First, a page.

ATP World Tour Finals 2013: Roger Federer sets up semi-final with Rafael Nadal after coming from behind to beat Juan Martin del Potro

The former world number one progresses as runner up to Novak Djokovic

the o2 arena

Roger Federer has won more matches than anyone at the Barclays ATP World Tour Finals but few can have been more dramatic than his 44th victory here at the year-ending championships.

Needing to beat Juan Martin del Potro to reach the semi-finals for the 11th time in 12 appearances, the 32-year-old Swiss repeatedly had to dig himself out of trouble before winning 4-6, 7-6, 7-5.

Federer, who was 3-0 down in the third set, may have had his least successful season for 12 years but he showed that the old magic is still there, even if we see it less frequently these days. The world No 7 faces Rafael Nadal in a semi-final to be savoured this afternoon before Novak Djokovic – a 7-6, 4-6, 6-3 winner over Richard Gasquet – takes on Stanislas Wawrinka.

The capacity 17,500 crowd, who were overwhelmingly behind Federer, were treated to the best match of the week in a winner-takes-all shoot-out for the last semi-final place. It was a match that summed up Federer's year. There were times when he looked a spent force, frustrated by his mistakes, but others when he was as majestic as ever.

"I fought back the whole match," Federer said afterwards. "I was really getting angry at myself, wondering how I could just play a loose game, wondering why this was happening.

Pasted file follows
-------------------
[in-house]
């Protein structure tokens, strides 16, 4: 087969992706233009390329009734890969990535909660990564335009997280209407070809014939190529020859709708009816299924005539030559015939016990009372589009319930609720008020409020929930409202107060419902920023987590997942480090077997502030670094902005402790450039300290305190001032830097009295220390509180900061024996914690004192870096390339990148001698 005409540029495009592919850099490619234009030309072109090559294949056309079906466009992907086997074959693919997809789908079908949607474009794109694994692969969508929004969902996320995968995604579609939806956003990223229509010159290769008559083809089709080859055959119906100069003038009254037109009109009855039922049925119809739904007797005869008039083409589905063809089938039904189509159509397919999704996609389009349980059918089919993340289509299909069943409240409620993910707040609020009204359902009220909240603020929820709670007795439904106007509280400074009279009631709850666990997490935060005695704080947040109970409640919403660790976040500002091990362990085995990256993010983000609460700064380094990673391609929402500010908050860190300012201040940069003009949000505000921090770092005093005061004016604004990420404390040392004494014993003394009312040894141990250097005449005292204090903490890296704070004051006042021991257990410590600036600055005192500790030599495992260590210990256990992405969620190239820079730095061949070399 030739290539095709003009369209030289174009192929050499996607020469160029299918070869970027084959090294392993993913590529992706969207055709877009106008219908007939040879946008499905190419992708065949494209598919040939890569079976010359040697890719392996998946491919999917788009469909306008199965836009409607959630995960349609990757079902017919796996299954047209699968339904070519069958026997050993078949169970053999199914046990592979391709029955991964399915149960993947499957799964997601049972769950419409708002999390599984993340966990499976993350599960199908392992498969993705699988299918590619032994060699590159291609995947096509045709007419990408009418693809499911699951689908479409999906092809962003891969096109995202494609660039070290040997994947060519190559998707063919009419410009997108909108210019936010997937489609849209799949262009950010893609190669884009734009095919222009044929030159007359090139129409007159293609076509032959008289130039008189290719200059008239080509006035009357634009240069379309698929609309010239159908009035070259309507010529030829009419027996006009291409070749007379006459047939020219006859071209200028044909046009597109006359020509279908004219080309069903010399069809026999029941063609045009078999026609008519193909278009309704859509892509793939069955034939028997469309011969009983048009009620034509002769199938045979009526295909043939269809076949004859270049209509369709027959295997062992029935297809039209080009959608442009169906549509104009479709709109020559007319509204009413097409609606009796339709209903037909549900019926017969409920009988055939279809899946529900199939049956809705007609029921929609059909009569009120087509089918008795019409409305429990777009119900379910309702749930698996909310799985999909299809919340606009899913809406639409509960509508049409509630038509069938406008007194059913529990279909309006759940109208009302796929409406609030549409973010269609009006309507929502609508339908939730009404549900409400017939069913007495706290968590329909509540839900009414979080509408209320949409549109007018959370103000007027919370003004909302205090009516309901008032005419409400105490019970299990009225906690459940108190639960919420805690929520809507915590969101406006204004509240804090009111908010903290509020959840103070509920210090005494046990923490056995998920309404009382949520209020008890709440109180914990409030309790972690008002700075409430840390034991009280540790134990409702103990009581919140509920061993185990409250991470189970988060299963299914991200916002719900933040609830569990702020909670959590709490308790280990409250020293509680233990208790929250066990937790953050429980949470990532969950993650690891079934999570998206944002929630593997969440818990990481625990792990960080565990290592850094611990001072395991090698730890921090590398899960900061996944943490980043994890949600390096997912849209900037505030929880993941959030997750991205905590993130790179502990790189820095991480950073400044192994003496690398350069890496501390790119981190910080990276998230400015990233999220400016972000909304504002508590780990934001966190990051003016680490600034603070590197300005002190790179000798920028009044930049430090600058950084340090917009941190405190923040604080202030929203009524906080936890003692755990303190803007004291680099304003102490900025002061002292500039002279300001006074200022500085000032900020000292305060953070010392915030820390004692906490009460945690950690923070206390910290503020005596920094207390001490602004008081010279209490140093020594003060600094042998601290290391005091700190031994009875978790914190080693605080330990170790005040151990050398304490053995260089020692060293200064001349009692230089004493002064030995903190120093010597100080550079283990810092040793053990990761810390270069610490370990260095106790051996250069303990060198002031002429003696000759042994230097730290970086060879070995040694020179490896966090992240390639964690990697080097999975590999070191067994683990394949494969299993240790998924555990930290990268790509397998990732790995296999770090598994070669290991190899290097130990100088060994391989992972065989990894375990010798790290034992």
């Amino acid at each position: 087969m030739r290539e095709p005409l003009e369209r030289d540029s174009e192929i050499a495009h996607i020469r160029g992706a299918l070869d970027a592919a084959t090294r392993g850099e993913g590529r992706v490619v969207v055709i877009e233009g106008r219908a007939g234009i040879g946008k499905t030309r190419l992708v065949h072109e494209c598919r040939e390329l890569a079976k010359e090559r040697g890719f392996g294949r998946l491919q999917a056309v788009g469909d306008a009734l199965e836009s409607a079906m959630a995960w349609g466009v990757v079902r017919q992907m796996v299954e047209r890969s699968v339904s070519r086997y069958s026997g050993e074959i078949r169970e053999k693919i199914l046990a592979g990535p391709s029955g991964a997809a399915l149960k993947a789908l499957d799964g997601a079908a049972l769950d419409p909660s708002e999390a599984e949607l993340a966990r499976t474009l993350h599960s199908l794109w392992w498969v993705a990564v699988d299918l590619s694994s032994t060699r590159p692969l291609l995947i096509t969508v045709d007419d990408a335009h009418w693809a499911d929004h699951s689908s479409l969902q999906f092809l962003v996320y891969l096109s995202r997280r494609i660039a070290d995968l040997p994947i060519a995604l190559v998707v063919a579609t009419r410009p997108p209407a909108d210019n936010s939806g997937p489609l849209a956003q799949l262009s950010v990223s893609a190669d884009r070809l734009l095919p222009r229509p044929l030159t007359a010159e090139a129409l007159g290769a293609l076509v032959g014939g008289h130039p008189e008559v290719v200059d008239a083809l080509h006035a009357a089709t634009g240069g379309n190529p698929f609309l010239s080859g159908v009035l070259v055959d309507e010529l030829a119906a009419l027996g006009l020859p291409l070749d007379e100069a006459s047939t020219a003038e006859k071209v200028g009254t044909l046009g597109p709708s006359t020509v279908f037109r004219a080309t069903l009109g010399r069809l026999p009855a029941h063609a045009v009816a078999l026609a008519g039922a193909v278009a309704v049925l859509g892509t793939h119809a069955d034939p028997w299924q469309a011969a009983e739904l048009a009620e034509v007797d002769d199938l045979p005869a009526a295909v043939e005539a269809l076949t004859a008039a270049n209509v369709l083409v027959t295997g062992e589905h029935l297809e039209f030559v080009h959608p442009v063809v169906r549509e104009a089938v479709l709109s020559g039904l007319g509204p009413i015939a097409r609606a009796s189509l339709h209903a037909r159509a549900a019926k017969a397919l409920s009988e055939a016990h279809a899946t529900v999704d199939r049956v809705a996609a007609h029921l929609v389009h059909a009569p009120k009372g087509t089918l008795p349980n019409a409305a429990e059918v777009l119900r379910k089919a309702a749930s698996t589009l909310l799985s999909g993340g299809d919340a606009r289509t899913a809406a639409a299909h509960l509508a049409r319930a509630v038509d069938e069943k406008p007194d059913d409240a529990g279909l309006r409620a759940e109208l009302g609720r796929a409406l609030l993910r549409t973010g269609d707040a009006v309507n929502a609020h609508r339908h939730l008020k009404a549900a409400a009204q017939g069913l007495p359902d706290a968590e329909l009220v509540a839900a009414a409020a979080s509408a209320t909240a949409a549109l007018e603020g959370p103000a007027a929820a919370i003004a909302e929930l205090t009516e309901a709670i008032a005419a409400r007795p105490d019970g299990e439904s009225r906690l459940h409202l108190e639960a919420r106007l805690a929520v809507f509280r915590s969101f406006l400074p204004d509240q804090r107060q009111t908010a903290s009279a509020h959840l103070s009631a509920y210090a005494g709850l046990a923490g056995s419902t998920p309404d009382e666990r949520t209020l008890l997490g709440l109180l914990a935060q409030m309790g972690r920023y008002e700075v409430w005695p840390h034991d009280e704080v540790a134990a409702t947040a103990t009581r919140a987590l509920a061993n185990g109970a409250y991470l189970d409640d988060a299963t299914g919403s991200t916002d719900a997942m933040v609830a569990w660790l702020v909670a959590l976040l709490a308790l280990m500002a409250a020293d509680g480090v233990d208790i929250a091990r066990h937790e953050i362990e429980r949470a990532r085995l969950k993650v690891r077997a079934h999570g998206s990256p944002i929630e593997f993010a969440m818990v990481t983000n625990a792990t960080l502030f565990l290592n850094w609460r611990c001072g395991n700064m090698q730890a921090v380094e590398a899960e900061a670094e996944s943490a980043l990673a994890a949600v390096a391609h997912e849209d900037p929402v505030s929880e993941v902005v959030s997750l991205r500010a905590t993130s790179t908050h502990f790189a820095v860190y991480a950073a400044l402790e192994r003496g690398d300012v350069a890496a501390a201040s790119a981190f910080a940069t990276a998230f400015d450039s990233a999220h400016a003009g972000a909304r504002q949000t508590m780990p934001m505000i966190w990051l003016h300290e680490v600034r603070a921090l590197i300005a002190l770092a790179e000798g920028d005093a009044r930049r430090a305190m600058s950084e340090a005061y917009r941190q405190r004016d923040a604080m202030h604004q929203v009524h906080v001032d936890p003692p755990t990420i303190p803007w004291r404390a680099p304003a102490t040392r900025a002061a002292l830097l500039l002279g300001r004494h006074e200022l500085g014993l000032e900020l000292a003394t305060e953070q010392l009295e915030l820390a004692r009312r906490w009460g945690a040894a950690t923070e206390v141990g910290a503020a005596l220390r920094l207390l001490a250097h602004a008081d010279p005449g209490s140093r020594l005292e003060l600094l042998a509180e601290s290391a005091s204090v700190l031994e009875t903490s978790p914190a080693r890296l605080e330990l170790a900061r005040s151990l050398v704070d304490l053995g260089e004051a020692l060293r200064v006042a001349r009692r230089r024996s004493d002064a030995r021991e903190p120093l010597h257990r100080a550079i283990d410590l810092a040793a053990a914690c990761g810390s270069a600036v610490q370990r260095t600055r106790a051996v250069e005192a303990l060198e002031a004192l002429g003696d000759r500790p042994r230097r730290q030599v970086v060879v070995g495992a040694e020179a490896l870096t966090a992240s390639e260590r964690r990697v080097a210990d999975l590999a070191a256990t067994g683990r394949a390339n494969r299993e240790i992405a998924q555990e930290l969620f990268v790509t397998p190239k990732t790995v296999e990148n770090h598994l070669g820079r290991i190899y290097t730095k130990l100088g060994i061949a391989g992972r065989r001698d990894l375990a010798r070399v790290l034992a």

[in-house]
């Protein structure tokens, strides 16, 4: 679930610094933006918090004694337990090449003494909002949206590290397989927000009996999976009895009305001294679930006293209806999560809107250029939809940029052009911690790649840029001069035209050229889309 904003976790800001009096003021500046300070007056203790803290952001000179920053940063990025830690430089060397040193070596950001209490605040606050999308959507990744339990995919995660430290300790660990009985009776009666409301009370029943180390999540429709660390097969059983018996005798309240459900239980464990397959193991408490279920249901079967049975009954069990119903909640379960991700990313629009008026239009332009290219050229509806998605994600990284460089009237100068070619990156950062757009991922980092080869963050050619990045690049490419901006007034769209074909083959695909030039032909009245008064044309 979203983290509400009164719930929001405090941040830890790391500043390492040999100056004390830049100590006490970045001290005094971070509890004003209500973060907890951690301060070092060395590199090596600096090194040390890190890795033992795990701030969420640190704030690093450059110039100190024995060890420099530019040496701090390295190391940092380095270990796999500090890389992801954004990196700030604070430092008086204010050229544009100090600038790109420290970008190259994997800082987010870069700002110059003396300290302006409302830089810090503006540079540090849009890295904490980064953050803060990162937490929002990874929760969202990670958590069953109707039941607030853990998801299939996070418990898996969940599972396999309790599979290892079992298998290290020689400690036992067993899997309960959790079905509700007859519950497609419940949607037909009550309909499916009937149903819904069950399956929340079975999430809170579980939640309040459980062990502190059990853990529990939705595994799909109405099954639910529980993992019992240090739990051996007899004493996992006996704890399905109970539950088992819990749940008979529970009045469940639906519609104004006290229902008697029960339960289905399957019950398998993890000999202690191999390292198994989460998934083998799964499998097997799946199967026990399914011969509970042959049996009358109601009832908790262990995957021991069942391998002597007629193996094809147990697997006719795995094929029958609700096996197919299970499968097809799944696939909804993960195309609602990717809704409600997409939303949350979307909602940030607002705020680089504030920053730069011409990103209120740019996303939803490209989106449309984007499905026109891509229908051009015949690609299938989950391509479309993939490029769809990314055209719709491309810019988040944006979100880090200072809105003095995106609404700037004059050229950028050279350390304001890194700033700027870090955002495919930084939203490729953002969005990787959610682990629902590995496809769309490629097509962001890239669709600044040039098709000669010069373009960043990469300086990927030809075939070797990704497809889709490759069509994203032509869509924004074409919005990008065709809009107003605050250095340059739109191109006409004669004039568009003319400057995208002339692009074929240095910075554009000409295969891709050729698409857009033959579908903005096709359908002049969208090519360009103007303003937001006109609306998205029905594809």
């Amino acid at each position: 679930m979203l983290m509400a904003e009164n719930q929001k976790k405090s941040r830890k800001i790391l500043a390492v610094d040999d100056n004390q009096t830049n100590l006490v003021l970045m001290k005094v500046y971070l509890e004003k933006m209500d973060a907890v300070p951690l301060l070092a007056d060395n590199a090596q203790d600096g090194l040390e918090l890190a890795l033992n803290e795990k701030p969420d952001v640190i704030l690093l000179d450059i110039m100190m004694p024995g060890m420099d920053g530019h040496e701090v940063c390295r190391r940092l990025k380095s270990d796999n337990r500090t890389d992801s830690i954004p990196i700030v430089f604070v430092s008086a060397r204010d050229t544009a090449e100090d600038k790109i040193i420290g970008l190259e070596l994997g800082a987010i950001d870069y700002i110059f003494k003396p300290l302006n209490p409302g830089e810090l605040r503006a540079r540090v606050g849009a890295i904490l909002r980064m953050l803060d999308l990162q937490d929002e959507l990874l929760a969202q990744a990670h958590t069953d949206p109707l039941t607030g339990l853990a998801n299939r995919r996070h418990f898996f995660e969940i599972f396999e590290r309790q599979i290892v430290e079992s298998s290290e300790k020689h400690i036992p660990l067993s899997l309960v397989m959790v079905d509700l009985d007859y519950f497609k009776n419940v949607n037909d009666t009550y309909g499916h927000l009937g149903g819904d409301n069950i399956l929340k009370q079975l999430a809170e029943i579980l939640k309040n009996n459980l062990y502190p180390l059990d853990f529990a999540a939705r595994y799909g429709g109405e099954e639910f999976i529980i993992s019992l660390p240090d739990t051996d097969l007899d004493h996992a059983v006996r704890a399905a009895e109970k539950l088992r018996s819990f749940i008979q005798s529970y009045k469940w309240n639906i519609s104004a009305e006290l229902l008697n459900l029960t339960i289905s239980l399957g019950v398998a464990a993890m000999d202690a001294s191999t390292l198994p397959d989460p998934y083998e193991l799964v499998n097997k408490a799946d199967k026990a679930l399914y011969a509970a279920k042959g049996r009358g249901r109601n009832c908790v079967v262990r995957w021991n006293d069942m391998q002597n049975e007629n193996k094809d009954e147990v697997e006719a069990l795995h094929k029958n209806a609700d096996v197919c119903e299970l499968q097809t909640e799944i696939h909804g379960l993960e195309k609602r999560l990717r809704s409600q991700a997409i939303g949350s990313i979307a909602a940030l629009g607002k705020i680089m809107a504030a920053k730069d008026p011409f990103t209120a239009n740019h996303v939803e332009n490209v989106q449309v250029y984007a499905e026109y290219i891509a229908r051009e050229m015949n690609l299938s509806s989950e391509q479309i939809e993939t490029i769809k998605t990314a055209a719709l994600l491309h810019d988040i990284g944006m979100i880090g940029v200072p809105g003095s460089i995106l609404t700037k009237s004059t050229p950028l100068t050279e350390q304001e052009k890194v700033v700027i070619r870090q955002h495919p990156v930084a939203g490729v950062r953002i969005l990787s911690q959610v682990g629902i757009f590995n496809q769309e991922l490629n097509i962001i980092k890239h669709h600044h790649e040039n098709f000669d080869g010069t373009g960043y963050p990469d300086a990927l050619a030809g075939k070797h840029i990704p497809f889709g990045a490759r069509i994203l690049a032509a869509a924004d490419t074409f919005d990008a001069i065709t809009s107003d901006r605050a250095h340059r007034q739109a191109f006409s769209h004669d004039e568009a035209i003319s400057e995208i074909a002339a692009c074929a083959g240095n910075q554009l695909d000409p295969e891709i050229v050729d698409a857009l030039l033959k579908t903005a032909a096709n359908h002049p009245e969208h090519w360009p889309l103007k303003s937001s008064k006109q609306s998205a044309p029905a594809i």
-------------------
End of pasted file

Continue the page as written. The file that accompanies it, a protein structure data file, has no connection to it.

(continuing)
"I wasn't in many of Juan Martin's service games, so I felt I would probably get just one more chance to break back [in the third set]. That's exactly what happened. Once on even terms, I was able to play a little bit more freely. For the first time I almost felt like I was in the lead. It was a great finish. I was very happy. To get the victory was a great feeling."

Del Potro went 5-1 up in the opener before Federer embarked on a masterclass. The Swiss won 16 out of the next 20 points and went within a point of levelling at 5-5 after a rally of sheer brilliance.

Under attack, Federer hit an exquisite sliced backhand lob into a corner and followed it up with a winning volley. Del Potro, nevertheless, served his way out of trouble to take the set.

The world No 5 again drew first blood in the second set, only to play his worst game to allow Federer to break back for 3-3.

The Swiss went on to play an excellent tie-break, clinching it 7-2 with an ace. Once again magic was followed by mediocrity as two woeful Federer forehands enabled Del Potro to make the first break of the decider, but the former world No 1 clawed his way back to 3-3 from 3-0 down.

By now the pair were playing some breathtaking points. In one, Del Potro retrieved a lob with a through-the-legs "hot dog" before Federer, chasing another lob, hit a wonderfully improvised overhead with his back to the net and then won the point with a forehand cross-court pass.

At 5-5 Federer made the final break, forcing Del Potro into a mistake with a splendid return. Federer saved one break point in the next game before sealing victory with an ace, upon which he thrust his arms in the air and beat his chest in celebration. There is clearly life in the old dog yet.

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